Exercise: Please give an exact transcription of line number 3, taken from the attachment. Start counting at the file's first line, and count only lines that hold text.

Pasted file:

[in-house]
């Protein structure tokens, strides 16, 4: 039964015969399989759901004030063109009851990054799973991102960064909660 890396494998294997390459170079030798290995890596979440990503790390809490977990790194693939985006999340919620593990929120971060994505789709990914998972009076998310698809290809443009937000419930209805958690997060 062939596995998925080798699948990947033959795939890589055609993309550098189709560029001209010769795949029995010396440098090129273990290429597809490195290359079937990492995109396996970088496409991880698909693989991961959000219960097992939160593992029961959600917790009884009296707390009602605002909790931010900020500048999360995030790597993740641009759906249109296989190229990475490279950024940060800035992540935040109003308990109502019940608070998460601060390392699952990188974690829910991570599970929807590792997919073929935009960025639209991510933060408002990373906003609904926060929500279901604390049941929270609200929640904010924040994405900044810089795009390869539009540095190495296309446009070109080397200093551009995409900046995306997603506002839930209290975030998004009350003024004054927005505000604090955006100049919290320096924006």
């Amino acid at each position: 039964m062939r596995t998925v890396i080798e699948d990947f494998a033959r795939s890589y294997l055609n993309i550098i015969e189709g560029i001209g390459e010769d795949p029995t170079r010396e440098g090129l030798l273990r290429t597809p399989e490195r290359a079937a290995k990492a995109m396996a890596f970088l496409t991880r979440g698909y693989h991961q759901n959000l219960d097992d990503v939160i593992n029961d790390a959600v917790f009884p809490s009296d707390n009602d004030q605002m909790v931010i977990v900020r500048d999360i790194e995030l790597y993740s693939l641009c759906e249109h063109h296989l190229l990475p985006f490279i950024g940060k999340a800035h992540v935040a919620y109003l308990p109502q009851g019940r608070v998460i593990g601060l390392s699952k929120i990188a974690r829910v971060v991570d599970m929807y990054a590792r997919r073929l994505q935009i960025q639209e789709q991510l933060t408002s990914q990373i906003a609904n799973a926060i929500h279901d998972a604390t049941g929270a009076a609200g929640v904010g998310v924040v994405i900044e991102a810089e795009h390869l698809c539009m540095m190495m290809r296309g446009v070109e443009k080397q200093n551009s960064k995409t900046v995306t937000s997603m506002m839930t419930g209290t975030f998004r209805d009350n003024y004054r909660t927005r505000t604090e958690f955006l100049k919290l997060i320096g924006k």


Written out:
């Amino acid at each position: 039964m062939r596995t998925v890396i080798e699948d990947f494998a033959r795939s890589y294997l055609n993309i550098i015969e189709g560029i001209g390459e010769d795949p029995t170079r010396e440098g090129l030798l273990r290429t597809p399989e490195r290359a079937a290995k990492a995109m396996a890596f970088l496409t991880r979440g698909y693989h991961q759901n959000l219960d097992d990503v939160i593992n029961d790390a959600v917790f009884p809490s009296d707390n009602d004030q605002m909790v931010i977990v900020r500048d999360i790194e995030l790597y993740s693939l641009c759906e249109h063109h296989l190229l990475p985006f490279i950024g940060k999340a800035h992540v935040a919620y109003l308990p109502q009851g019940r608070v998460i593990g601060l390392s699952k929120i990188a974690r829910v971060v991570d599970m929807y990054a590792r997919r073929l994505q935009i960025q639209e789709q991510l933060t408002s990914q990373i906003a609904n799973a926060i929500h279901d998972a604390t049941g929270a009076a609200g929640v904010g998310v924040v994405i900044e991102a810089e795009h390869l698809c539009m540095m190495m290809r296309g446009v070109e443009k080397q200093n551009s960064k995409t900046v995306t937000s997603m506002m839930t419930g209290t975030f998004r209805d009350n003024y004054r909660t927005r505000t604090e958690f955006l100049k919290l997060i320096g924006k």